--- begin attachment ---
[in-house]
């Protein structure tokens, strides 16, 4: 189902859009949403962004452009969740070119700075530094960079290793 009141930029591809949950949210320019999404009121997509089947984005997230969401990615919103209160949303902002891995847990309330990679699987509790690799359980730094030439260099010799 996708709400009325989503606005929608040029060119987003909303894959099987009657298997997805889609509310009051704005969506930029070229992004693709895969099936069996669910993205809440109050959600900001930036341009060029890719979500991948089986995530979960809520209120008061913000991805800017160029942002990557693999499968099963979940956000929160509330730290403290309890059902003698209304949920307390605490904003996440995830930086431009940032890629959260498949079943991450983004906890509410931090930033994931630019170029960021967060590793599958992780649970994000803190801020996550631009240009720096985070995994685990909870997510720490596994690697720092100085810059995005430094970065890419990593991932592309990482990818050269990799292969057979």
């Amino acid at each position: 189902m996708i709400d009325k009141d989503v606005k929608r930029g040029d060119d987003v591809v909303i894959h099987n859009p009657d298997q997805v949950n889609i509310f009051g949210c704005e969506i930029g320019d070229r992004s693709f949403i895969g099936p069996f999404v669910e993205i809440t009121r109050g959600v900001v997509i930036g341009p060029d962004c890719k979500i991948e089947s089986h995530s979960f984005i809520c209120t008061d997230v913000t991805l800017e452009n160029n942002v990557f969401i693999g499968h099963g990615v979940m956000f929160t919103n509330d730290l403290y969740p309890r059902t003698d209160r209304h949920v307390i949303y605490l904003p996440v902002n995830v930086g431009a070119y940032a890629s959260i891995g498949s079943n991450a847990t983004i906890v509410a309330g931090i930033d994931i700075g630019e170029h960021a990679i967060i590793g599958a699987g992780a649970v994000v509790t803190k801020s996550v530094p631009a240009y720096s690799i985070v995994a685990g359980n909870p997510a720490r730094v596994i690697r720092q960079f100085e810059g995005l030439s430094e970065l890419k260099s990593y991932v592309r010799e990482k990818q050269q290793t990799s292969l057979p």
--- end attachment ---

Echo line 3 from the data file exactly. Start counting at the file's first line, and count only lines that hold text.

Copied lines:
């Amino acid at each position: 189902m996708i709400d009325k009141d989503v606005k929608r930029g040029d060119d987003v591809v909303i894959h099987n859009p009657d298997q997805v949950n889609i509310f009051g949210c704005e969506i930029g320019d070229r992004s693709f949403i895969g099936p069996f999404v669910e993205i809440t009121r109050g959600v900001v997509i930036g341009p060029d962004c890719k979500i991948e089947s089986h995530s979960f984005i809520c209120t008061d997230v913000t991805l800017e452009n160029n942002v990557f969401i693999g499968h099963g990615v979940m956000f929160t919103n509330d730290l403290y969740p309890r059902t003698d209160r209304h949920v307390i949303y605490l904003p996440v902002n995830v930086g431009a070119y940032a890629s959260i891995g498949s079943n991450a847990t983004i906890v509410a309330g931090i930033d994931i700075g630019e170029h960021a990679i967060i590793g599958a699987g992780a649970v994000v509790t803190k801020s996550v530094p631009a240009y720096s690799i985070v995994a685990g359980n909870p997510a720490r730094v596994i690697r720092q960079f100085e810059g995005l030439s430094e970065l890419k260099s990593y991932v592309r010799e990482k990818q050269q290793t990799s292969l057979p």